7. Hi Erin, We have some similar things in our lives…for me, healing has been possible, but I don’t think I will ever fully heal. I have deep (emotional) scars that hurt when touched. I get triggered, but not as often and it doesn’t last as long. The happy and/or okay days outlast the unhappy ones. (finally) But I continue my therapy and I continue my hard work of grieving and remembering. I continue to be misunderstood and judged. But this is how I heal. I wish you comfort and healing on your journey.

    • Hi Denise, thanks for commenting and getting in touch. It is wonderful to hear of your healing journey and of how well you are doing even though you do have your tough days. It is inspiring. It helps to hear these stories in my own journey. I am on the road to recovery though it’s slow and some days seems like one step forward, two steps back!!! Thank you for your good wishes. I will keep them at the forefront of my mind. All the best for your future. Erin

  8. Hold tight to your doctor and therapist’s words, it does get easier. It’s hard work and incredibly painful, but I promise you can make it to the other side of this. You’ve held on this long, and that is a testament to your own strength. I also have C-PTSD and DID, I don’t know your personal experience, but I understand the struggle back towards mental well-being. <3 hugs.

    • Thank you for your kind words and encouragement. I will heed them. I truely appreciate you going to the trouble to leave such a thoughtful comment. Thank you. All the best for your future. Erin

    • Thanks for commenting. That’s fantastic that you have started a blog. I have found it so helpful in getting my thoughts down and unscrambling my confused brain. I have also found a very supportive community out there. There’s an online closed and private facebook group which you find helpful too. Here’s the link. All the best Erin

  9. Erin,
    I too suffer from complex PTSD, agoraphobia, social anxiety, depression…all from sexual abuse that occurred different times throughout my life. What I just read was like the words in my head typed out already…every way I have tried to describe how I feel was laid out.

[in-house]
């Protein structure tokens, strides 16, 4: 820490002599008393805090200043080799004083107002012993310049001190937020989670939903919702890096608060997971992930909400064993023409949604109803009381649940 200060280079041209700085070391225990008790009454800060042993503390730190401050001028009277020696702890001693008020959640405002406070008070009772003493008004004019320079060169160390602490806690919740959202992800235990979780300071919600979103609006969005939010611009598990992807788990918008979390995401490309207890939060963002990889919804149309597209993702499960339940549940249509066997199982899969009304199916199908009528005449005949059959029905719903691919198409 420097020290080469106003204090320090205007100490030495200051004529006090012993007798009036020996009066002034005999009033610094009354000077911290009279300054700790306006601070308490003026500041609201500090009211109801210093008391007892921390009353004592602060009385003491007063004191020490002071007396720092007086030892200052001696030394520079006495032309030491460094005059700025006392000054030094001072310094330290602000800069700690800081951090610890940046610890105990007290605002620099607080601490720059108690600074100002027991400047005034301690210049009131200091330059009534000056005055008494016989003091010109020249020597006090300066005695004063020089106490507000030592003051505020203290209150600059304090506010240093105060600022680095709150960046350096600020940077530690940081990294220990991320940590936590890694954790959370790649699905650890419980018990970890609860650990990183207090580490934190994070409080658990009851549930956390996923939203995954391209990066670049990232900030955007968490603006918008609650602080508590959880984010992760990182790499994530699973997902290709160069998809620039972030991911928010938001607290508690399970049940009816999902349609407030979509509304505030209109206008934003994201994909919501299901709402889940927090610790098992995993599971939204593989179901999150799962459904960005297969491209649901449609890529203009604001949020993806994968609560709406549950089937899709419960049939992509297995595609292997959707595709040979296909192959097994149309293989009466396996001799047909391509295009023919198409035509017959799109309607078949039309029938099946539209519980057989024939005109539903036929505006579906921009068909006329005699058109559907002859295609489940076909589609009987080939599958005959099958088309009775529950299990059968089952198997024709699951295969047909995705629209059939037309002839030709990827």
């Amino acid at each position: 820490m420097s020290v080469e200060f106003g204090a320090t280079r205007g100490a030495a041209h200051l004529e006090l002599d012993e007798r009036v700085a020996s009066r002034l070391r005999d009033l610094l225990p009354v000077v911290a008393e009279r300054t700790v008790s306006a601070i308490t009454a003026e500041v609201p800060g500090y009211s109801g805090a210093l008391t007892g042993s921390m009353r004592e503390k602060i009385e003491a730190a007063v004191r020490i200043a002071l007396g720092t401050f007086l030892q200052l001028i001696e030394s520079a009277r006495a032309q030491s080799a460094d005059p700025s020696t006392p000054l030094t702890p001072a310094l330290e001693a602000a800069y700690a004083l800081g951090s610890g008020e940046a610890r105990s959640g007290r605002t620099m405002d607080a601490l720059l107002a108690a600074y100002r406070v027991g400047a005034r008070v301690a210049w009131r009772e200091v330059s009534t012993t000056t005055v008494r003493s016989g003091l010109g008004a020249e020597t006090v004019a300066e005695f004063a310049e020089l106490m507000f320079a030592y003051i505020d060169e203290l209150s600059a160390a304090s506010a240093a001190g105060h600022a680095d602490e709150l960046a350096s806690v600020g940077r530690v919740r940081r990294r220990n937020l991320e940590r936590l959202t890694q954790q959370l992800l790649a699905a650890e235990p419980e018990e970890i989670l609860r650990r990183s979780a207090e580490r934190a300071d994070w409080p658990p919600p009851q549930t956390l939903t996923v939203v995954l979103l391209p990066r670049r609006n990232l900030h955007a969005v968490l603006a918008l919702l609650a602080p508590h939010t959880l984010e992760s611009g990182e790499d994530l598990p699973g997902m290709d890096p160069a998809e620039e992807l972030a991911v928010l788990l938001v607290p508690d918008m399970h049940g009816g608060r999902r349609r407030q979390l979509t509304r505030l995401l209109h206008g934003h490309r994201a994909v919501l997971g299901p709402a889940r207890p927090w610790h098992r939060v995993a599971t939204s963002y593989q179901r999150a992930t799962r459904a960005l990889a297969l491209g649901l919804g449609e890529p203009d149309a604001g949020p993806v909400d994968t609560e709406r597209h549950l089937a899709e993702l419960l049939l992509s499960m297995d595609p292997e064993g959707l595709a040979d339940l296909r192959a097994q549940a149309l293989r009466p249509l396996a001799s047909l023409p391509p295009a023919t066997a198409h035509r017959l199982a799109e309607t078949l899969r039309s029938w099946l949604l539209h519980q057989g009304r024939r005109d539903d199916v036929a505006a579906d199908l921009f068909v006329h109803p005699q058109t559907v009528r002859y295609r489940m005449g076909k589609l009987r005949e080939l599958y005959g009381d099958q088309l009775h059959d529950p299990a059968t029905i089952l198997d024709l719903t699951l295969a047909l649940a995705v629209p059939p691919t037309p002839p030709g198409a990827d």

Thank you for sharing!

    • I’m sorry to hear you have experienced sexual abuse at various times throughout your life. That’s tragic and wrong. I am glad that the article resonated with you. I hope it helped you in some small way. I know how tough your life must be. You are a very courageous woman Mia. All the very best for your future and thanks for commenting. Erin

  10. I feel this so deeply. And while I tell myself what it was wasn’t so bad, I build myself up and seem to be doing ok despite the episodes in public where I’m failing apart and then it takes just one thing to send me to hell and I’m back to climbing back out. I want off the ride I want out of my pain cycle I want to know what it feels like to just have one less of the burden. And when I say that I find the idea that dieing would be ok for me everyone freaks out, and I am left reassuring them, because I’m not compulsive I just understand that what I am is not a someone. Maybe not a someone who can do what this society seeks of me. I just want to go home. Be a peace. Feel at peace.

    • Hi Jen, thanks for getting in touch. I understand exactly what you are saying when you say you just want to be at peace. CPTSD is a constant battle that wears us down but we have to get up every day and fight the battle again for ourselves, our families and friends. The world would not be a better place without us. I know that is hard to hear as you must be exhausted and you, as you say, just want to go home. I hope you have a good therapist and have a good support network around you to help you through this difficult time. You deserve it. Believe me you are brave and you are a fighter. Don’t let CPTSD get the better of you. Don’t let it win. I have almost let it win a few times but I’m here to fight another day. Stay in touch. All the best Erin

I would love to hear from you so please leave a comment. All feedback is much appreciated. Thank you. Erin